Kyla Oberman ( Photo courtesy Tanimura & Antle )

Kyla Oberman alludes to juggling when she describes what she enjoys about her work as a produce marketer.

Keeping all the different balls in the air might feel a little precarious, but Oberman is invigorated by the constant whir of activity.

“My friends who are not in marketing or not in the produce industry are always baffled when I explain to them if I’m having fun with a project and there’s a million balls in the air,” said Oberman, the marketing director for Salinas, Calif.-based Tanimura & Antle.

When a company has a new product launching at a large tradeshow, for example, projects leading up to it can include everything from logo, packaging and messaging development to presentations for the sales staff to booth creation and advertising and media relations.

To drive progress in all of those areas and please both internal and external stakeholders along the way is a welcome challenge for Oberman.

“That’s so exciting to me,” she said. “It’s thrilling.”

Oberman worked at Salinas-based Naturipe for seven years before joining Tanimura & Antle. During her tenure at Naturipe, the company launched its snacks line and added avocados to its product offering, both major marketing undertakings.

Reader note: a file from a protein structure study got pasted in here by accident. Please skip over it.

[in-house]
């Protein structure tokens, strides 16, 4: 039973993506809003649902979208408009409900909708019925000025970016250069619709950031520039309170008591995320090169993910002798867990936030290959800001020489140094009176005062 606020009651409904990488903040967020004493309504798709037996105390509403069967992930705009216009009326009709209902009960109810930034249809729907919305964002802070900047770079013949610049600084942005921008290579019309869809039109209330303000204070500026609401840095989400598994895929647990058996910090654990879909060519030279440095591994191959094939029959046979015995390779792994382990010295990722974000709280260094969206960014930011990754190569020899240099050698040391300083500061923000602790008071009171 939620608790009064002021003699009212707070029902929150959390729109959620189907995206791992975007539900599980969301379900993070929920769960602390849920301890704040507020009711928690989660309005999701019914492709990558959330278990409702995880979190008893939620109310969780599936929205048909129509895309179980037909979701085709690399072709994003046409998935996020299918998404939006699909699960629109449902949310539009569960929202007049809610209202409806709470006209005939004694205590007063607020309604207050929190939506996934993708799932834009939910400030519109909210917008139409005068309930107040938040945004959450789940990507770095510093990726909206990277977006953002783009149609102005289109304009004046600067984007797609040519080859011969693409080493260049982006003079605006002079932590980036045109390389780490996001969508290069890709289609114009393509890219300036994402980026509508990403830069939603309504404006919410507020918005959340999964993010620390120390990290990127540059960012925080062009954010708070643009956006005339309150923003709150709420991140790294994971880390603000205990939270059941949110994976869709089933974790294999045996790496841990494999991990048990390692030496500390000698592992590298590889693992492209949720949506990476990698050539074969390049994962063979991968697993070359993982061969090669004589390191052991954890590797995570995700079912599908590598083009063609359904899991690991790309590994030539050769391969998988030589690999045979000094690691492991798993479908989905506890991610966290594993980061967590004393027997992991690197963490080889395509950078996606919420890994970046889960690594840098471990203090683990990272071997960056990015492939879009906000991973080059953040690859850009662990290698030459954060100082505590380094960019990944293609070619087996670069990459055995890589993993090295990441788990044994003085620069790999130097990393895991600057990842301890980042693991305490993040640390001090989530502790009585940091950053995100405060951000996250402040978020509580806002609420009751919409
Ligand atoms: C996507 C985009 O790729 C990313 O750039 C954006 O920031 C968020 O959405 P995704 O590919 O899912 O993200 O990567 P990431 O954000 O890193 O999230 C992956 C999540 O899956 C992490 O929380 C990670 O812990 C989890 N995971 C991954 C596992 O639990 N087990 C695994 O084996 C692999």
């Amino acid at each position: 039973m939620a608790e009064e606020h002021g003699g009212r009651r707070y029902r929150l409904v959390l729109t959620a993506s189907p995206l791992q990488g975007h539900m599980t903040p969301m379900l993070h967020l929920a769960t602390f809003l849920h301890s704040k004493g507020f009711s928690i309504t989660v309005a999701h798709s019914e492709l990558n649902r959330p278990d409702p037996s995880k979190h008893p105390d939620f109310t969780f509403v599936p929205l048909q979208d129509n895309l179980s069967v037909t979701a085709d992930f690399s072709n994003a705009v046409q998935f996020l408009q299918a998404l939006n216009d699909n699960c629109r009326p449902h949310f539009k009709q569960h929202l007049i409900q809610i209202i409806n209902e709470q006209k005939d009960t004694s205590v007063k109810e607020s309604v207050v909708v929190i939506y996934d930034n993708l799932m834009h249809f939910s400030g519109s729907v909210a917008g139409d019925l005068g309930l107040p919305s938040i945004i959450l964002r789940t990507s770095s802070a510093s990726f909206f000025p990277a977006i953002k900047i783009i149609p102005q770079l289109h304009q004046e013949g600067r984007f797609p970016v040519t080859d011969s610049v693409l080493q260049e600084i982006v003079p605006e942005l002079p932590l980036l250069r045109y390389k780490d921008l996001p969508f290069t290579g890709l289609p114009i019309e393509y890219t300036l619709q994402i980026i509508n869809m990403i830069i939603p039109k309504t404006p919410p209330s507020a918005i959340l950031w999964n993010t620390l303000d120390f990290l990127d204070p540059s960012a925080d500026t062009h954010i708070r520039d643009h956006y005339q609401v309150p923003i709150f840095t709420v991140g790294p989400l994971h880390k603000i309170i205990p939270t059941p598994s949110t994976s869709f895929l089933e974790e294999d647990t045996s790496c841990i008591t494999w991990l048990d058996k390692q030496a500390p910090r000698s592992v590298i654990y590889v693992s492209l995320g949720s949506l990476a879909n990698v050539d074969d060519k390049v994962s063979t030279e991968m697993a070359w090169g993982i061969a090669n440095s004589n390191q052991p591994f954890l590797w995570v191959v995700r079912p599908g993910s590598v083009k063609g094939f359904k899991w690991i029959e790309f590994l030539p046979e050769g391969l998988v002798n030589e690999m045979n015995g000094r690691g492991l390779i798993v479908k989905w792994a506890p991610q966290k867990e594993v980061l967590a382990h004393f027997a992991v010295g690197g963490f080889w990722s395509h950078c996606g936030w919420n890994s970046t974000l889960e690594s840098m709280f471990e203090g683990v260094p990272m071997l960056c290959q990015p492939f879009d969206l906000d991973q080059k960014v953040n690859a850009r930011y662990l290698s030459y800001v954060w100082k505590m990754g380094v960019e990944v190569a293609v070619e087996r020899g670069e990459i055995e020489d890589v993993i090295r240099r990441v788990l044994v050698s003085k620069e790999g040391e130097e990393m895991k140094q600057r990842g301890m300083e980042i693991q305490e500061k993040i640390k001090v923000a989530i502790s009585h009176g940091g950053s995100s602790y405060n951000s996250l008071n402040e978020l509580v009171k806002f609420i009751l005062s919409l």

Oberman got her start in the industry with Soquel, Calif.-based agency McDill Associates, and its founder has been a mentor during her career.

“She’s just really tenacious,” Missy McDill said. “The industry is so ever-changing and so flexible that you really have to be willing to switch directions on a dime, and she didn’t get frazzled or frustrated. She would just hang in there, and she took instructions and criticisms and challenges with great stamina and strength.”

As a leader, Oberman values teamwork, including making sure all members feel empowered to contribute.

“I don’t hold cards close to my vest,” Oberman said. “If we’re working on a project as a team and I’m leading that team, I want them to know as much as I do and give them opportunity to seek out even more information and bring it back to us, regardless of who the leader is.”

Oberman has gotten involved in the broader produce industry through service on the U.S. Highbush Blueberry Council promotions committee and is a member of the Produce Marketing Association foodservice committee.

 
Comments
Submitted by R Henry on Mon, 05/14/2018 - 10:18

Why the sexism at The Packer? Are the contributions of men to the produce industry not important?